Buchan reminisces about hero Wakeham as he looks ahead to PyeongChang 2018
Freestyle Skiing

Buchan reminisces about hero Wakeham as he looks ahead to PyeongChang 2018

08 December 2017 / 16:14

Murray Buchan remembers when he caught the Olympic bug and he’s got a VHS to thank for it.

Sport produces heroes and Buchan’s was Dan Wakeham – the first British male to compete in Olympic snowboarding.

Wakeham qualified for the Turin 2006 Olympic Games at the age of 25 and enabled a new generation of athletes to believe it was possible. Buchan was one of those, sat in front of the TV with stars in his eyes.

The Scot had started on snow some seven years previously, but unlike his idol, Buchan preferred skis and won his first British Championship title in 2008.

Now at 25, the same age as Wakeham was in Turin, Buchan’s dream has already become a reality.

He made his Olympic debut in Sochi, finishing 17th as halfpipe made its debut, and only since then has he understood the gravity of his achievements.

“It was 2006 in Turin and it wasn’t actually watching Dan Wakeham live, but he brought out a video afterwards and it actually gives me tingles thinking about it because it’s such a special thing,” he said.

“He brought out a video of him competing and his build up and when he’s talking about the Olympics, he’s saying you walk in and you realise the scale of the event and you realise how big a deal it is.

“For people back home it’s hard for you to get your head round and then you’ve got all your mates back home who are watching it on the TV, sending you messages and you realise that actually a lot of people do care.

“A lot of people want you do to well and the messages you get are so nice, there’s just such a good buzz.

“Watching it back then, I thought how amazing it would be to go to an Olympics and now looking back after Sochi, you can relate and it still gives you sort of tingles thinking about it."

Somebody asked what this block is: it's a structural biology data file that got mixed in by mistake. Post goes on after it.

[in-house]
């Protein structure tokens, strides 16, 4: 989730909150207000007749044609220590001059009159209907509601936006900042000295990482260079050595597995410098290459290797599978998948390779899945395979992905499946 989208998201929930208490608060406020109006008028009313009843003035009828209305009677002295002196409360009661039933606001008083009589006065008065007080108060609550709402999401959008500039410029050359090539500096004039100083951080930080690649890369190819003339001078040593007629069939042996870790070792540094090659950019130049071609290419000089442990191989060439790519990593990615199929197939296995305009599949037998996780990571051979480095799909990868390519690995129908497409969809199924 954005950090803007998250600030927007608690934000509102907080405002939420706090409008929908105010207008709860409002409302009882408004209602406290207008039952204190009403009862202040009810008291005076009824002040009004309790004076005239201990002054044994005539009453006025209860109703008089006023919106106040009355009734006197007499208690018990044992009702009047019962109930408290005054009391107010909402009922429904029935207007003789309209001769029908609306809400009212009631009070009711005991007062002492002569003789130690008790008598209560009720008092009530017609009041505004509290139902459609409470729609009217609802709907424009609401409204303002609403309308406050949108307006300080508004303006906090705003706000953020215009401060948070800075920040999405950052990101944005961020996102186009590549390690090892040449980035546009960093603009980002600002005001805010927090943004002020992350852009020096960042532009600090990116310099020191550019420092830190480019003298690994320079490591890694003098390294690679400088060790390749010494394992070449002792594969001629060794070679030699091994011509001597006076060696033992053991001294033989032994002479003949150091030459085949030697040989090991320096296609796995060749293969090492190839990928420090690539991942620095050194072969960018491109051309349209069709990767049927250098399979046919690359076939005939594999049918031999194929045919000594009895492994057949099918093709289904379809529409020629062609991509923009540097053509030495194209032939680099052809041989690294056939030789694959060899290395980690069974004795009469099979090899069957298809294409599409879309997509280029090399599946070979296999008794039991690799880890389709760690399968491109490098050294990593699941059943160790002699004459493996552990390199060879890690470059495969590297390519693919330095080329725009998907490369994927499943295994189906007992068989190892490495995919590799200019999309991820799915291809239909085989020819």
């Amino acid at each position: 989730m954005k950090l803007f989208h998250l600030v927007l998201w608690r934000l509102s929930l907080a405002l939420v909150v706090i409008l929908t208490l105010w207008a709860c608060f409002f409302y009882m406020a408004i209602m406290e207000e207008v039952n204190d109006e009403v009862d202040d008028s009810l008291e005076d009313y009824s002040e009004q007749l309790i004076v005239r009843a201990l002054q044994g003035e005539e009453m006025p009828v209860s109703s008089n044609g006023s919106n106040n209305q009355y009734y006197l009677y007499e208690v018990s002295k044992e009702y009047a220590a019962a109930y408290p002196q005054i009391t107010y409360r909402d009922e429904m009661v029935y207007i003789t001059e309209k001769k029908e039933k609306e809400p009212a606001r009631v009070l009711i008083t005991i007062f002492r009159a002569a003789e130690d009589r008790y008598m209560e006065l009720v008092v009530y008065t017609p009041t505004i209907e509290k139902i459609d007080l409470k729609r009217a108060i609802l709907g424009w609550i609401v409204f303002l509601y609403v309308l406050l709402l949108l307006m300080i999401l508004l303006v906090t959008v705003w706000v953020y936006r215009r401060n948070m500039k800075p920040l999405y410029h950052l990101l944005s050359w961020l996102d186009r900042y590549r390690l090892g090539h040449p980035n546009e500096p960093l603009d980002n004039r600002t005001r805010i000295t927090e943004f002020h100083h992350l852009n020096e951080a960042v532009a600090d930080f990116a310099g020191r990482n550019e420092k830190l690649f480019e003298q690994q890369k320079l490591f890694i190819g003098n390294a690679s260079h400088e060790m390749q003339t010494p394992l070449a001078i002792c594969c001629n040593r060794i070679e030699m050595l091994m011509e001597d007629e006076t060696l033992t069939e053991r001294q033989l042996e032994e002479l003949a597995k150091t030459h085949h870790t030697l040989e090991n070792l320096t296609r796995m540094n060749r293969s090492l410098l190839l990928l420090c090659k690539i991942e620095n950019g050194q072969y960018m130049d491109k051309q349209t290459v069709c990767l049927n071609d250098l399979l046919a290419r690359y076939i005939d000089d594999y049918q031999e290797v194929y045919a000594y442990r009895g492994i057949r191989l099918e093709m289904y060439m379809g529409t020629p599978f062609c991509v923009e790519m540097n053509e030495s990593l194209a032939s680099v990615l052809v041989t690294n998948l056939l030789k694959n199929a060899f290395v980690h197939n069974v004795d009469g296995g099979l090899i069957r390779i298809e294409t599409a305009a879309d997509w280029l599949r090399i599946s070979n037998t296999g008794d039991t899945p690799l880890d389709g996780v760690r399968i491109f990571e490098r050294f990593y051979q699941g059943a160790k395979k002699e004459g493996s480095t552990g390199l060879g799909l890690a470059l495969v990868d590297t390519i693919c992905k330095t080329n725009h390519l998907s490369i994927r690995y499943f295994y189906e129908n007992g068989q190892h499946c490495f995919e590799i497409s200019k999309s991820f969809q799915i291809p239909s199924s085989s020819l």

But while Sochi holds fond memories, it’s time for Buchan to look forward with the PyeongChang 2018 Olympic Winter Games just around the corner.

The last four years have seen Buchan grafting and perfecting his craft, allowing him a much more relaxed road to Korea.

Team GB will send perhaps its strongest Winter Olympic team ever to PyeongChang, with Buchan hoping to become a two-time Olympian.

And despite his youthful age, Buchan can tap into the experiences he lived and breathed in Sochi and should he make it to PyeongChang, he’ll be prepared and hungry for success.

“I think I am in a much better place now than I was for Sochi, I have the results,” he said.

“I learnt a lot from it though I didn’t go in with the intention of it being a learning experience, I wanted to do well and to be honest I actually thought I performed ok.

“It’s all well and good dwelling on the ones that you’ve done but you want to do even better and you want to keep doing better.

“The shared expectation on the team is a great thing and it shows that the team is doing something right.

“It does share the load in terms of stress and pressure and there’s no one person leading the charge but at the same time everyone puts a lot of pressure on themselves to do well.”

Sportsbeat 2017

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